Seven Nifty Jays That Aren’t Blue Jays

Not that there's anything wrong with the Blue Jay, but there is a big, wonderful world of jays out there. Get to know some new ones.

Most East Coast folks have met a Blue Jay before, whether it was bullying other birds at their feeders or aping raptor calls and dive-bombing sparrows and robins in the canopy. Its similarly hued cousin on the West Coast, the California Scrub-Jay, is also common and only slightly less abrasive. Although most of the world's 40 or so jay species share these feistier characteristics, the corvids can differ dramatically in color and skills from bird to bird. Here are seven more jays from across the Western Hemisphere that might not be as well-known to most U.S. residents.  

Mexican Jay 

The gray-breasted Mexican Jay (pictured above) inhabits the mountains of its namesake nation, but can also be found in the oak-filled forests of some southwestern U.S. states. They raise their young in communal style, often with multiple birds feeding chicks from different nests (though some members of the group get away with doing nothing). They also have an interesting relationship with Northern Flickers. The woodpeckers follow them in the winter, relying on the jays' alarm calls to avoid predators.

Florida Scrub-Jay

These clever blue and gray jays are specialized to live in the sparse Florida scrublands, where they mate for life and raise their chicks with the help of older or “adopted” juveniles. Highly sedentary, the species doesn't venture far from its nesting place and will fiercely defend its territory from rival clans. Because of its limited habitat, the birds are highly at risk as climate change encroaches.

Green Jay

Tropically hued, Green Jays prefer the humid forests of Central and South America. But you can also find them brightening up the mesquite brushwoods of southern Texas. In fact, some birders travel down to the Rio Grande Valley just to gawk at the feeder-loving species. And why not—those vivid feathers can make anyone go a little crazy for this bird.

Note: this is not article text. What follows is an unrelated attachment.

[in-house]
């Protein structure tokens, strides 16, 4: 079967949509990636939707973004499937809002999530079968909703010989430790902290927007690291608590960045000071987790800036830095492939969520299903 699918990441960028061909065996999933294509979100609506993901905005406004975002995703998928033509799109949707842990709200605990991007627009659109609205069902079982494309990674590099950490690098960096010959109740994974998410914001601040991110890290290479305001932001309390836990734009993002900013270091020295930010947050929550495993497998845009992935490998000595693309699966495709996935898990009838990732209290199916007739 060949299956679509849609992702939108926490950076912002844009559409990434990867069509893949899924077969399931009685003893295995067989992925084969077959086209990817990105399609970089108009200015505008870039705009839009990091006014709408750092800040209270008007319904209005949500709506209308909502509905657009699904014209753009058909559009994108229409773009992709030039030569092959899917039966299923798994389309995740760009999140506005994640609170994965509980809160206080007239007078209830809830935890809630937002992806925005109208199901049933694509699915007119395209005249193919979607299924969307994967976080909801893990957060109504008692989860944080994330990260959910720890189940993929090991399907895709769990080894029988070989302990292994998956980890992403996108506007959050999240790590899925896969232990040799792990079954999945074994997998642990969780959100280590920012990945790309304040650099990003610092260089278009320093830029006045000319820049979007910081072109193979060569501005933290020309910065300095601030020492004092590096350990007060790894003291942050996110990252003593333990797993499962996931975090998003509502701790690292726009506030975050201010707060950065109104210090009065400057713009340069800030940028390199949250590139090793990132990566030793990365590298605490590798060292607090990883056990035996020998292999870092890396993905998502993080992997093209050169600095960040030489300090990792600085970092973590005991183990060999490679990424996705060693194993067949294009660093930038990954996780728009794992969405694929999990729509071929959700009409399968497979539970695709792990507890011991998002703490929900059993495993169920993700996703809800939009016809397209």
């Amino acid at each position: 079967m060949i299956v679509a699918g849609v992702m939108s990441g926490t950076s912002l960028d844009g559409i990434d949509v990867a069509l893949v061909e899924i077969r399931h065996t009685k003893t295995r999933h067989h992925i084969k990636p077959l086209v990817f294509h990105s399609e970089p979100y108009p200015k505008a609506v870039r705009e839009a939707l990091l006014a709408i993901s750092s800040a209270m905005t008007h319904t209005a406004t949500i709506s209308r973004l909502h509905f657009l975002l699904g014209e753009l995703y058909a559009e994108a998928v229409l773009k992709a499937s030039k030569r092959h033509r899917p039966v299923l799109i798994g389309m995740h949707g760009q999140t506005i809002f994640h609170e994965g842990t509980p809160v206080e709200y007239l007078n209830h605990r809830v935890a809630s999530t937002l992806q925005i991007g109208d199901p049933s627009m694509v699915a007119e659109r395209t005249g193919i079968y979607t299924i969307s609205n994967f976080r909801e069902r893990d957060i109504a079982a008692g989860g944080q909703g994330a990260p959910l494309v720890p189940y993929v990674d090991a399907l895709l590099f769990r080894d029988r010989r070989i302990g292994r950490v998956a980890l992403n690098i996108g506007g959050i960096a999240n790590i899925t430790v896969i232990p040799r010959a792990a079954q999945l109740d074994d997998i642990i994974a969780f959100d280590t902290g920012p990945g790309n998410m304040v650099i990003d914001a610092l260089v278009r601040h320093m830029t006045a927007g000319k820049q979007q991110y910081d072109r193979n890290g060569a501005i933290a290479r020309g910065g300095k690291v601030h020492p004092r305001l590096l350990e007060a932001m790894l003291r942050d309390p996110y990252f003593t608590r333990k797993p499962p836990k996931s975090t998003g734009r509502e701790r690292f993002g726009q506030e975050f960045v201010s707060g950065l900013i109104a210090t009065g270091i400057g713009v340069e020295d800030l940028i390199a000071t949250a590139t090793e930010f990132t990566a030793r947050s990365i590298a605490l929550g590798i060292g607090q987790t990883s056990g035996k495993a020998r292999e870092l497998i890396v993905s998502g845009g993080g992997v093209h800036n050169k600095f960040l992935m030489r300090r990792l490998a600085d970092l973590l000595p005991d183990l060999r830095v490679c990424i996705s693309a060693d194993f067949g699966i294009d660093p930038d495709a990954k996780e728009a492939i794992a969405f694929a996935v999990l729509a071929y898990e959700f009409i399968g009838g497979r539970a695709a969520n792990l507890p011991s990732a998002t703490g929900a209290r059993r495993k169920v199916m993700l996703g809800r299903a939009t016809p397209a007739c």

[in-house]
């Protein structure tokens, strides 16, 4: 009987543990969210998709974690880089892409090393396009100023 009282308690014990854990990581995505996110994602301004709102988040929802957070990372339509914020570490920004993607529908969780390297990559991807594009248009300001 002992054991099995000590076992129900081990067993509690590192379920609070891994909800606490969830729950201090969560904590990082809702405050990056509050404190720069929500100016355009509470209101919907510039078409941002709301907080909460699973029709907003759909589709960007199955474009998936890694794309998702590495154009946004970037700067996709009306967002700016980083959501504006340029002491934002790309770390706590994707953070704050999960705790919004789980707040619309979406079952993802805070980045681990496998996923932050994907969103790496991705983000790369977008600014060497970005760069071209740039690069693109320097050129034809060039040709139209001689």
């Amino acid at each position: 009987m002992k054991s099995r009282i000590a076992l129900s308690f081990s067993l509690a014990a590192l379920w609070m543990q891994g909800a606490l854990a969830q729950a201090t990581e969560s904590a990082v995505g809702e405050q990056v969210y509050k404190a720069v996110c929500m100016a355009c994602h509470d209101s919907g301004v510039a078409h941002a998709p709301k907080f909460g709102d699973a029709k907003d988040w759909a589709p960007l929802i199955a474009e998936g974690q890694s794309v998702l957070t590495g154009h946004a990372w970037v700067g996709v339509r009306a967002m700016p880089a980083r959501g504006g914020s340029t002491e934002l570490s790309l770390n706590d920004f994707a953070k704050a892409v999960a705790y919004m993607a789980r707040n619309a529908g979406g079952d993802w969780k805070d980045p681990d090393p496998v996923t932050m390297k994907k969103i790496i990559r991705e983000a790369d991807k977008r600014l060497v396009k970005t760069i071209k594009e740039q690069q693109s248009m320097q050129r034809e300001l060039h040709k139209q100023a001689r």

Turquoise Jay

A black mask adds an aura of mystery to this artsy-looking bird. Larger than the average Blue Jay, it's usually found in gangs of its own kind or mixed flocks, foraging in the canopies of the cloud and elfin forests that line the Andes in South America. It's also bold around humans and can tolerate living in disturbed habitats. Even though Turquoise Jays are thought to be common, there's little known about their numbers and behaviors.

Black-throated Magpie-Jay

Hailing from the Pacific coast of Mexico, the striking Black-throated Magpie-Jay is notable for its long and luxurious tail feathers, which make up nearly half its length. It has been known to show up as far north as Los Angeles, though individuals that out of place are probably captive, escaped birds. The jay's calls are described as gurgling or babbling—but it's flight is known to be much more elegant. Here, see for yourself.

Canada Jay

This plucky opportunist is known to curiously follow hikers and later raid their campsites for food, earning itself the nickname “camp robber.” The fluffy, fearless species favors the spruce and fir forests of Canada, Alaska, and the Rockies, where it stores excess food in bark crevices for those long, cold winters. On sight, birders may confuse them with Clark's Nutcrackers; by ear, they can be tough to tell from Steller's Jays.

Brown Jay

The darkest of all North American jays, these big, noisy birds travel in big, noisy flocks. But they can also be sneaky when they want to be: In the tropics, they'll follow army ants and snap up whatever small prey is left in the insects' wake. They're commonly found in riverside forests in Mexico and Central America and will also occasionally cross the border into Southern Texas. 

Correction: These species are all found in the Western Hemisphere, not the Eastern.